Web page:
Looking at their story now, two years later, it clearly seems to support Dalrock’s charge.  The Wilsons’ story is eerily similar to the Kellers’ except that Mrs. Wilson doesn’t violently smash anything.  But there is still a veiled threat implicit in telling your husband that you no longer love him on your tenth anniversary date night.  Pastor Wilson even talks about getting the sense that he was supposed to “just shut up and listen” to his wife, as Pastor Keller had with Mrs. Keller, while she told him what she had told him repeatedly before,.

Again, Pastor Wilson may very well have been in error in how he was choosing to use his time.  But whose job is it to make that decision – his wife’s or God’s?

The creators of The Art of Marriage included this anecdote as an example of the correct way to solve what may have been an error in Pastor Wilson’s decision-making.  The only way he could demonstrate that he was finally really “listening” to his wife was by agreeing with her and doing what she said.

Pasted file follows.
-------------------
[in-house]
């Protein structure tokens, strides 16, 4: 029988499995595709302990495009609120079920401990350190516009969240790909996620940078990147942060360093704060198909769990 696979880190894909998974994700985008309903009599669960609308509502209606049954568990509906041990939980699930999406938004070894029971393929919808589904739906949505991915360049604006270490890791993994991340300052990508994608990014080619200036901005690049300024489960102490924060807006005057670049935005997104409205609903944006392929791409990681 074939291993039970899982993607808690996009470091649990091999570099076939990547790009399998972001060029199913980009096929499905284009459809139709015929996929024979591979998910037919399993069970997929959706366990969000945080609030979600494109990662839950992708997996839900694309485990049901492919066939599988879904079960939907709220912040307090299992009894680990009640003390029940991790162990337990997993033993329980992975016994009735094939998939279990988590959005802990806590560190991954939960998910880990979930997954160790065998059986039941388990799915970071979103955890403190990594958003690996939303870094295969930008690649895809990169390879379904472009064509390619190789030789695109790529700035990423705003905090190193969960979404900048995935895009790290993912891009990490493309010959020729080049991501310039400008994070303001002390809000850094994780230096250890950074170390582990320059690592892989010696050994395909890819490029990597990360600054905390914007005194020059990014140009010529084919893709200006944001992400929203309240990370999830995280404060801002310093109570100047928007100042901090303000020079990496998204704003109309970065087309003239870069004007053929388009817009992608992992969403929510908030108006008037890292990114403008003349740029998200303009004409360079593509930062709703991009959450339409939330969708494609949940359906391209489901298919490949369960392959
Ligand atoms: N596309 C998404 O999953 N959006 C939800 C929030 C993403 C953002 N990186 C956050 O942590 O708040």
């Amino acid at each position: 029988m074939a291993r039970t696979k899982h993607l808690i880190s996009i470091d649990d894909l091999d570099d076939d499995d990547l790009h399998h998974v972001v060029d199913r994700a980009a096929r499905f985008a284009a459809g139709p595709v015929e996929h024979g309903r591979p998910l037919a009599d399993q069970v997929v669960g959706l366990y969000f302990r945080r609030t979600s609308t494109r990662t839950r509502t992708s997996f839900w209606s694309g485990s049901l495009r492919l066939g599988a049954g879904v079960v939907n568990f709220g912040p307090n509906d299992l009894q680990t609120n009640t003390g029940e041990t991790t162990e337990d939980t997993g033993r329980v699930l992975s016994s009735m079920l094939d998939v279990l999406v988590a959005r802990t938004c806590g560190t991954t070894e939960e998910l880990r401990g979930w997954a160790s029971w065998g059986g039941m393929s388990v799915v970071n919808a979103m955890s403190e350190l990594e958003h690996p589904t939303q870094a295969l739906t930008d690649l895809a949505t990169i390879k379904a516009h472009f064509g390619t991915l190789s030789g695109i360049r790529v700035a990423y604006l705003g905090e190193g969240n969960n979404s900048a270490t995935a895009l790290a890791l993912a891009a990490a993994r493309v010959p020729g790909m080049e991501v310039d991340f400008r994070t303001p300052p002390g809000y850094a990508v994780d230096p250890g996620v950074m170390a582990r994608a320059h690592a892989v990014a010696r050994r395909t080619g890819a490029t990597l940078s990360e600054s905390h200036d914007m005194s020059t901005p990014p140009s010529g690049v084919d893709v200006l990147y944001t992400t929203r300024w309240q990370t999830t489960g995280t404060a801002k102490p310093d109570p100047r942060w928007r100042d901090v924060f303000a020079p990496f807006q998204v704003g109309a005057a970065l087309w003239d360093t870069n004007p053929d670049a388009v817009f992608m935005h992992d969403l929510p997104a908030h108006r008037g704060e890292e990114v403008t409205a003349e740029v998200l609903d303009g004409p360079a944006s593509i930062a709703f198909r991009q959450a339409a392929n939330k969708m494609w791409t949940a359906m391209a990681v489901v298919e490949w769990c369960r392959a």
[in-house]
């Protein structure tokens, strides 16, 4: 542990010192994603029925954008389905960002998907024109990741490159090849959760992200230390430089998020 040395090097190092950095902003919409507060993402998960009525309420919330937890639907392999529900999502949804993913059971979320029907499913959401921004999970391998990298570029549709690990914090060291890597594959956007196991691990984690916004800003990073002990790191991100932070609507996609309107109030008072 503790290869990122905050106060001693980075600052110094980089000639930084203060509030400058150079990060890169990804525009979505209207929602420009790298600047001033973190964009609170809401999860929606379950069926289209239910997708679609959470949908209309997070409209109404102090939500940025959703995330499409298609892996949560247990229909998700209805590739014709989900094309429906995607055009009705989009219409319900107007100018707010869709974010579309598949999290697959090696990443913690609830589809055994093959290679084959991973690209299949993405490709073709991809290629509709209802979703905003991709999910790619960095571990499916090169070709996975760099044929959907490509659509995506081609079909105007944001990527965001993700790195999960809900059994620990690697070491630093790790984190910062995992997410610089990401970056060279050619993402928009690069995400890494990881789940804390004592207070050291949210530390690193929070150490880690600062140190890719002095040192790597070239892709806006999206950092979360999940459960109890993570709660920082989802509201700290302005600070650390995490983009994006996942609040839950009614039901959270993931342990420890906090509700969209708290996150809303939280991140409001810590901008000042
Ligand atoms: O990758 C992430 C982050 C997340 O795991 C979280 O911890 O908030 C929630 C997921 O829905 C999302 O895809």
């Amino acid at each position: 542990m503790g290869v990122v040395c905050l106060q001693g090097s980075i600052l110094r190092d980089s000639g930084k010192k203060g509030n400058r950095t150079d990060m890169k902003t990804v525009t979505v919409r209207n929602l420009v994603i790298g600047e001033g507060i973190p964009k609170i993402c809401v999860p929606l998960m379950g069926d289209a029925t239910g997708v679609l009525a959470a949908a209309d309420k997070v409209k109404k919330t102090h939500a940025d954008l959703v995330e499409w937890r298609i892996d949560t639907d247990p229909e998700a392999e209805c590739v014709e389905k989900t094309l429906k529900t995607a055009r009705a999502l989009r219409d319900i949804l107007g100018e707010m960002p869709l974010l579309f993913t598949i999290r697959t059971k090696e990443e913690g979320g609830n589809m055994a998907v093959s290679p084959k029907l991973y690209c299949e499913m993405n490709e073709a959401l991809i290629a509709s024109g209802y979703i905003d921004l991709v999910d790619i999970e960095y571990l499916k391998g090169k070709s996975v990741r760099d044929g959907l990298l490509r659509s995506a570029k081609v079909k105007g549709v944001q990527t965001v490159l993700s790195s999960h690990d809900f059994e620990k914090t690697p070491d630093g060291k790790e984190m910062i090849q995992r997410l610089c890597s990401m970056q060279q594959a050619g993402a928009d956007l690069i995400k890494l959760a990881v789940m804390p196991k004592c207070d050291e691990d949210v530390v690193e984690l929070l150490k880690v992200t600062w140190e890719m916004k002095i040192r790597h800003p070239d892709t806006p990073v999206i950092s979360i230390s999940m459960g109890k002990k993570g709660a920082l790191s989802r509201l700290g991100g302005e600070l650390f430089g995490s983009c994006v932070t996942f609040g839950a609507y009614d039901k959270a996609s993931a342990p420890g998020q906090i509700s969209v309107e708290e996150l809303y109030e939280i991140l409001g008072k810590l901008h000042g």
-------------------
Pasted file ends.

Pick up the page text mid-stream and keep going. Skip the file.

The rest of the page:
In other words, she became the head of the marriage and his spiritual leader, and he submitted to her as unto the Lord.

And all the complementarian evangelicals said, “Amen!”

This is profoundly disturbing.

 

 

What would it look like for Christians to honor husbands and fathers?

Several weeks ago, IB linked to this quote at Preston Yancey’s site:

I want to hear about the Jesus who demanded loyalty, who commanded authority from storms, sinners and satanic forces, who said vexing and frustrating and wild things. I want to hear preaching which is not just faithful to His words but to His TONE: of comfort but also of rebuke, of welcome but also of warning. I want to hear His dares, His call to come and die, His challenge to make hard choices. I want the Jesus of the gospels who does not just meet our needs, but who calls us to bold and courageous adventure, to self-sacrifice, to taking risks. I want the Jesus who promises huge rewards for huge sacrifices, who embraces fiesty Peter and wayward Mary and touchy-feely John.